22 February, 2009


Africa's second most populous city has grown explosively, from 300,000 in 1950 to an expected 18 million by 2010, when it will be ranked as one of the world's ten largest cities. This happened so quickly that the city had no effective institutions, engineering, planning, or traditions to guide the hypergrowth. Nigeria's booming oil industry fueled it, and it will likely only accelerate, taking Lagos along and drawing even more immigrants from rural areas, as well as from neighboring countries. Overcrowding (averaging six people per room), poor sanitation, air and water pollution, clogged sewers, solid-waste contamination, and staggering traffic fester even as efforts are being made to improve the national and city infrastructures in a time of political turmoil. Residents survive all those conditions and have kept the food supply moving through the efforts of individual vendors who sell their wares in vast outdoor markets. National Geographic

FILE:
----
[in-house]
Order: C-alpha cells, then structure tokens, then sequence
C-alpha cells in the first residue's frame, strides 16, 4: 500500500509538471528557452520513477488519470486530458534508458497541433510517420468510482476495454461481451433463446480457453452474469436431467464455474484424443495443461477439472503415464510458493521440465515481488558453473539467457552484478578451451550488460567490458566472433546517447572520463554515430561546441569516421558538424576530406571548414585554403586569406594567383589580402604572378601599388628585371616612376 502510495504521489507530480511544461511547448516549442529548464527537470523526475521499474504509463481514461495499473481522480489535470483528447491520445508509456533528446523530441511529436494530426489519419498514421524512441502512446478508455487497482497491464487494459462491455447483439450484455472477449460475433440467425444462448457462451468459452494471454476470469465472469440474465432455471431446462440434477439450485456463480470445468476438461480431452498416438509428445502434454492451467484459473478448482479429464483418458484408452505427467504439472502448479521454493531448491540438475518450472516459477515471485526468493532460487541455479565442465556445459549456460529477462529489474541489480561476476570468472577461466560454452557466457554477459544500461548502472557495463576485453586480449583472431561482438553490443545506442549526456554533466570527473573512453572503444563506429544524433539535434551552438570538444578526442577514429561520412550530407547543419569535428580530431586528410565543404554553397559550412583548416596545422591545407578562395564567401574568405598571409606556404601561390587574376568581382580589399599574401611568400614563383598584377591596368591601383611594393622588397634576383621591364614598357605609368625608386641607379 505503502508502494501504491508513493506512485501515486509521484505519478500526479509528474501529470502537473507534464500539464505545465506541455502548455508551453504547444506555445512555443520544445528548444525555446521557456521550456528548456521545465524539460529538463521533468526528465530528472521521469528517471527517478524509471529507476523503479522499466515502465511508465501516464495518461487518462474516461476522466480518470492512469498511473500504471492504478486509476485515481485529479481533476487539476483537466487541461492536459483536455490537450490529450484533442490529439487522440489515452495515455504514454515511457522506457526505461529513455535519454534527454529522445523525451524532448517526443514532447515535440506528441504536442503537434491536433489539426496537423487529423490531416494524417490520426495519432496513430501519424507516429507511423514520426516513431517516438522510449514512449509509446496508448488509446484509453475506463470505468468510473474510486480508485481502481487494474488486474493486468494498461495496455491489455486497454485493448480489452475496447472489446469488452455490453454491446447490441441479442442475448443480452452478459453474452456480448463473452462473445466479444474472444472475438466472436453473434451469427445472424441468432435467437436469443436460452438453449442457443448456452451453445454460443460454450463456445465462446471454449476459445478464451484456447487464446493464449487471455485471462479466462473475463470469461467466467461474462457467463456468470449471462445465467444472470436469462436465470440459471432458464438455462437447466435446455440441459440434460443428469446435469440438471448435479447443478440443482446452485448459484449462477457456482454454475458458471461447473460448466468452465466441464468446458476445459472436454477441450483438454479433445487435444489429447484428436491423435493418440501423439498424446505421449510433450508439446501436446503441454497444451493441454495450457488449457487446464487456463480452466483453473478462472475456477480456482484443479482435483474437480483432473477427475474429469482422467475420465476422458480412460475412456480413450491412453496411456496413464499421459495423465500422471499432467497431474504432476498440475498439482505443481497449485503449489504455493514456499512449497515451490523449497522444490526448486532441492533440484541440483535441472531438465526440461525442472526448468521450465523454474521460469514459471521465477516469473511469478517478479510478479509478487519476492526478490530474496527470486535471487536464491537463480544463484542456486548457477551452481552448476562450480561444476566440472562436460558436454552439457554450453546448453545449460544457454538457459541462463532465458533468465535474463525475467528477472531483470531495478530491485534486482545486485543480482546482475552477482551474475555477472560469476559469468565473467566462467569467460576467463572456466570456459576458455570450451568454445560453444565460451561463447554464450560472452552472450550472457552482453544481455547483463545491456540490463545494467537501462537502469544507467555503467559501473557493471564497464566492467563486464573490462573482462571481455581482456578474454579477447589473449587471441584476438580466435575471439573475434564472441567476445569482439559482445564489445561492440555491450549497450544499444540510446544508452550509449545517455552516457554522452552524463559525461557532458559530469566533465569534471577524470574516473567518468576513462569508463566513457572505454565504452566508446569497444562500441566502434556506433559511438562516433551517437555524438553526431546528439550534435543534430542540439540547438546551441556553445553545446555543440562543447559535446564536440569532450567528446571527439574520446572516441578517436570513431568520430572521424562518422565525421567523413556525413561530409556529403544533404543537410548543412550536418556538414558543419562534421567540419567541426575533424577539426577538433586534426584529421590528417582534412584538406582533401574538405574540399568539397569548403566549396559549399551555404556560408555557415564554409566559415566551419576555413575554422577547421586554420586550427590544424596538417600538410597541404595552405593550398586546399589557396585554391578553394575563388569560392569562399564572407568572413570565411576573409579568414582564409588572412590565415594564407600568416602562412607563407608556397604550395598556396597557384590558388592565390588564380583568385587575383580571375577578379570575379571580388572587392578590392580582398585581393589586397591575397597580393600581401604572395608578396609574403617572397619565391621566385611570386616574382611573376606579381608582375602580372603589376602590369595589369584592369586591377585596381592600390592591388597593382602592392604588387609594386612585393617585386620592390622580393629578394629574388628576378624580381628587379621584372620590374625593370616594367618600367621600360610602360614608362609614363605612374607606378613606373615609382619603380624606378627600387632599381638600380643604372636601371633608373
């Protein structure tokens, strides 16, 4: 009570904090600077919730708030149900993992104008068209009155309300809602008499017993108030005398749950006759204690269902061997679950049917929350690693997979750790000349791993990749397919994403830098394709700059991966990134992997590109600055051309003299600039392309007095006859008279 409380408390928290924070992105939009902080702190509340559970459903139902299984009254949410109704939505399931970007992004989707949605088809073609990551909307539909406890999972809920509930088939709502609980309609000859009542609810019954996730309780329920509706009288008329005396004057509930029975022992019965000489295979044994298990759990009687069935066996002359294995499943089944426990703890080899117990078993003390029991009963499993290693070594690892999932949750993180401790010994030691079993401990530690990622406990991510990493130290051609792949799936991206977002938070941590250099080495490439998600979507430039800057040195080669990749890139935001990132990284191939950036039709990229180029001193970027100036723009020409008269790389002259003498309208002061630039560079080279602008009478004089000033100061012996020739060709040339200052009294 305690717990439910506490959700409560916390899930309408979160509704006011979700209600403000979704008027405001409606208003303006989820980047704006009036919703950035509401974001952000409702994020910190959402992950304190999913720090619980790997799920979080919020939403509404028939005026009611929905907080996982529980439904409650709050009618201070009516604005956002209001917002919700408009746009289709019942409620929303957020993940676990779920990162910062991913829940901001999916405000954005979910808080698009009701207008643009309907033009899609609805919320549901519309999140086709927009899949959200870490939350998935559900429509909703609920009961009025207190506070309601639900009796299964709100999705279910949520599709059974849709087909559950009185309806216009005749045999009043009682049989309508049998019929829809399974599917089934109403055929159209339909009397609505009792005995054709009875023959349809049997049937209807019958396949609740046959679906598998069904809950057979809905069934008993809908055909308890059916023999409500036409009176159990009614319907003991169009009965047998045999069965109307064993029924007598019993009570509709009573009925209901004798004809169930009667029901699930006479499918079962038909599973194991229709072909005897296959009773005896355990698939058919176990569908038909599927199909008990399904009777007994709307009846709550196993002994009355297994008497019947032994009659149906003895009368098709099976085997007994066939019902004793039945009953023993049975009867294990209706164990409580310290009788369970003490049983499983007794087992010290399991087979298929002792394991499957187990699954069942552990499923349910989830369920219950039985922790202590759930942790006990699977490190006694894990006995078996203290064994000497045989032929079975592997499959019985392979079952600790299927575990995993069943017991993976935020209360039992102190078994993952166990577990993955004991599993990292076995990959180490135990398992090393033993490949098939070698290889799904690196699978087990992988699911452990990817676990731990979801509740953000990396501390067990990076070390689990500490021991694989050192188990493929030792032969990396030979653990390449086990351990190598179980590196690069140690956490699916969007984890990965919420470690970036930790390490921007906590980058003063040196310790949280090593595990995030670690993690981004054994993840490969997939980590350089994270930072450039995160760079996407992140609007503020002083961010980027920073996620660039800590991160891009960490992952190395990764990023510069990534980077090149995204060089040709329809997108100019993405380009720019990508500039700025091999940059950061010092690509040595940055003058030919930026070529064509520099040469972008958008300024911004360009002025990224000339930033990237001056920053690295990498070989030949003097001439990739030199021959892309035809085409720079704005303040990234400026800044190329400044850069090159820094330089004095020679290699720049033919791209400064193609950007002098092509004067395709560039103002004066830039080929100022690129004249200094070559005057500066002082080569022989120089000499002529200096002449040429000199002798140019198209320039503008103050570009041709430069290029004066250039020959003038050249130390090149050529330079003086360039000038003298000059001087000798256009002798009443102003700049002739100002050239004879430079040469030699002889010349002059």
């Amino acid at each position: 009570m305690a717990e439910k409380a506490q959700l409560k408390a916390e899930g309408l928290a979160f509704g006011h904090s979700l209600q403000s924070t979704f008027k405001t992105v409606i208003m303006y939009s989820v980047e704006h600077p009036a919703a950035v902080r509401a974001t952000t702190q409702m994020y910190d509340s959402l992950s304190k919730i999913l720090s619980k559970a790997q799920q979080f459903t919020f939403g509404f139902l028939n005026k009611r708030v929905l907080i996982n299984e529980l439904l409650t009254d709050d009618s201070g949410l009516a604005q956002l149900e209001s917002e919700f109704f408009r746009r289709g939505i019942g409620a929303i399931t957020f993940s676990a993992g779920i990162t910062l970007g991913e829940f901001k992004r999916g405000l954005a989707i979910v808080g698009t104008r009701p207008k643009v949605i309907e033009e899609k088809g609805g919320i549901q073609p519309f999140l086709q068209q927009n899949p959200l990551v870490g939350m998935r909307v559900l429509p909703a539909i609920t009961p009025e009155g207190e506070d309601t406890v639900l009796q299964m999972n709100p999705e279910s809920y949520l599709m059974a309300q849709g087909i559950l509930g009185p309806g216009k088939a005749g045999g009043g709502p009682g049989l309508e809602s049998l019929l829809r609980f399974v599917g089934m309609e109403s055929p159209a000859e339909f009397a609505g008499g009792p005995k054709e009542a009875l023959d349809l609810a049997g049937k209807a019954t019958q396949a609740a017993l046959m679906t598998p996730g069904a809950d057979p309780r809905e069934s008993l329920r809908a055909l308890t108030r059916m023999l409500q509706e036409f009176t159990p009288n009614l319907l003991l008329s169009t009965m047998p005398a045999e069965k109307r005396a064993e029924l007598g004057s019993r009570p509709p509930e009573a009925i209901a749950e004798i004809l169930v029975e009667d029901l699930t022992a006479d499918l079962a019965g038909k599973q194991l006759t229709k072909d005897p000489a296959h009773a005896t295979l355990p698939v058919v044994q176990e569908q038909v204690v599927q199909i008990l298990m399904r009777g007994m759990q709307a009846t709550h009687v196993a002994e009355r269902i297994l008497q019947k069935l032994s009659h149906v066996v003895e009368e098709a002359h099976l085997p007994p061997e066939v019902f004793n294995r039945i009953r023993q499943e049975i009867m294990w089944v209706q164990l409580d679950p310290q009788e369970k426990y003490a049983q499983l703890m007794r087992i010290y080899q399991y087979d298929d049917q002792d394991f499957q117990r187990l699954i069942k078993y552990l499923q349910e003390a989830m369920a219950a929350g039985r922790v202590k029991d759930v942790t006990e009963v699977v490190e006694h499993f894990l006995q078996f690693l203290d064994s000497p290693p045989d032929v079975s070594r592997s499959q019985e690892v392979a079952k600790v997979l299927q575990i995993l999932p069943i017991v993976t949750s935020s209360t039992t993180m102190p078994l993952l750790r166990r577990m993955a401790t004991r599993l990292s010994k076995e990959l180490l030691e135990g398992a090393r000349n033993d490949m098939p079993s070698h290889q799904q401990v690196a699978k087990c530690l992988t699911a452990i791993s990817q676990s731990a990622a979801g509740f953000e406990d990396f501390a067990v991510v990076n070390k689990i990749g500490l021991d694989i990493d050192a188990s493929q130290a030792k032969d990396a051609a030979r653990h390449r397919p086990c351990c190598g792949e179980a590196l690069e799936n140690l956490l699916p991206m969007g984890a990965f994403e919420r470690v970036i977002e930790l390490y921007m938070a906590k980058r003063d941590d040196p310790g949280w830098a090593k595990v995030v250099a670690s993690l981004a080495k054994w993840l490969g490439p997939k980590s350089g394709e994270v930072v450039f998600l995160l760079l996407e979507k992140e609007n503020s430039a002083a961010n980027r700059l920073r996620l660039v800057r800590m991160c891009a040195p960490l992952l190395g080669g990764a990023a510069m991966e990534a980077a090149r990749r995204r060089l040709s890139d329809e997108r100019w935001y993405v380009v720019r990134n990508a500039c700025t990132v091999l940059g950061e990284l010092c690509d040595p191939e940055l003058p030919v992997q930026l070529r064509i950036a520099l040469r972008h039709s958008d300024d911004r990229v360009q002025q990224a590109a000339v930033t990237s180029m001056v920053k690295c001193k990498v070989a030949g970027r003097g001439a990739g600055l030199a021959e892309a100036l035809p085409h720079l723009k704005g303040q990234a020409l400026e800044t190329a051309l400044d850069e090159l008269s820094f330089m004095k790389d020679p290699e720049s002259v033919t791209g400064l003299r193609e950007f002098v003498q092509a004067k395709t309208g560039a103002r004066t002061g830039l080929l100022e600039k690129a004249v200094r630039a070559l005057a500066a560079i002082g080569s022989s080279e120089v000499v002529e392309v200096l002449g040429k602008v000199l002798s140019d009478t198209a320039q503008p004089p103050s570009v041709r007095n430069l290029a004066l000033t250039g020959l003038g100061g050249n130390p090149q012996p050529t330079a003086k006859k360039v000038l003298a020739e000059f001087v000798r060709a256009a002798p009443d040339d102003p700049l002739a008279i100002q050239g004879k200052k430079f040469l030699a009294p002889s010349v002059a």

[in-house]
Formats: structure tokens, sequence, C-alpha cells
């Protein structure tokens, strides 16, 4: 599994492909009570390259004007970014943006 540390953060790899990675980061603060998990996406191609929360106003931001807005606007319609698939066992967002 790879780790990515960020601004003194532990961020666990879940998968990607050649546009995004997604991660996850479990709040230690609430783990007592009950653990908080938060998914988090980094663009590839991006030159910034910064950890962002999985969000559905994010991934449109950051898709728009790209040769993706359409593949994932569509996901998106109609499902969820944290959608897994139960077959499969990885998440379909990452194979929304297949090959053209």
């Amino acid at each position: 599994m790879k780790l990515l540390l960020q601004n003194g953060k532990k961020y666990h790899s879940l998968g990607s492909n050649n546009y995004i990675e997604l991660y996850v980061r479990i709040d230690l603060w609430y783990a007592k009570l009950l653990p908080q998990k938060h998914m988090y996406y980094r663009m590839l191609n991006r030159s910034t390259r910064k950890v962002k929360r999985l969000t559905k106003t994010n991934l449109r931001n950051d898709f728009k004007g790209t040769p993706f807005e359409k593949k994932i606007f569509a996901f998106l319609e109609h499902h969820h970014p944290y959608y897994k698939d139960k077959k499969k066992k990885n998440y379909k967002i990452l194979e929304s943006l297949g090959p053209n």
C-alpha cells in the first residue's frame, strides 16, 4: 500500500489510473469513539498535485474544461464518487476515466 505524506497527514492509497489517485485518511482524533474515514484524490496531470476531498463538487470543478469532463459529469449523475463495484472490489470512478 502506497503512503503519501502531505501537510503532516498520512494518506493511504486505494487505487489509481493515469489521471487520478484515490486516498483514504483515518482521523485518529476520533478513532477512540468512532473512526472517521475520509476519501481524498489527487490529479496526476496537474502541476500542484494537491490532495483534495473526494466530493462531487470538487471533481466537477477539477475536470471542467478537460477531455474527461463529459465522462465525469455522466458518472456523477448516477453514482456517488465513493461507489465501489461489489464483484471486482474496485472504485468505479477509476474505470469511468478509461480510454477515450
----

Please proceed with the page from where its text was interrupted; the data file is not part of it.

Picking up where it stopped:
More on Lagos: City-Data, Daily Sun, BBC, UN News, Wikipedia, Official Site, CyberSchoolBus, World66

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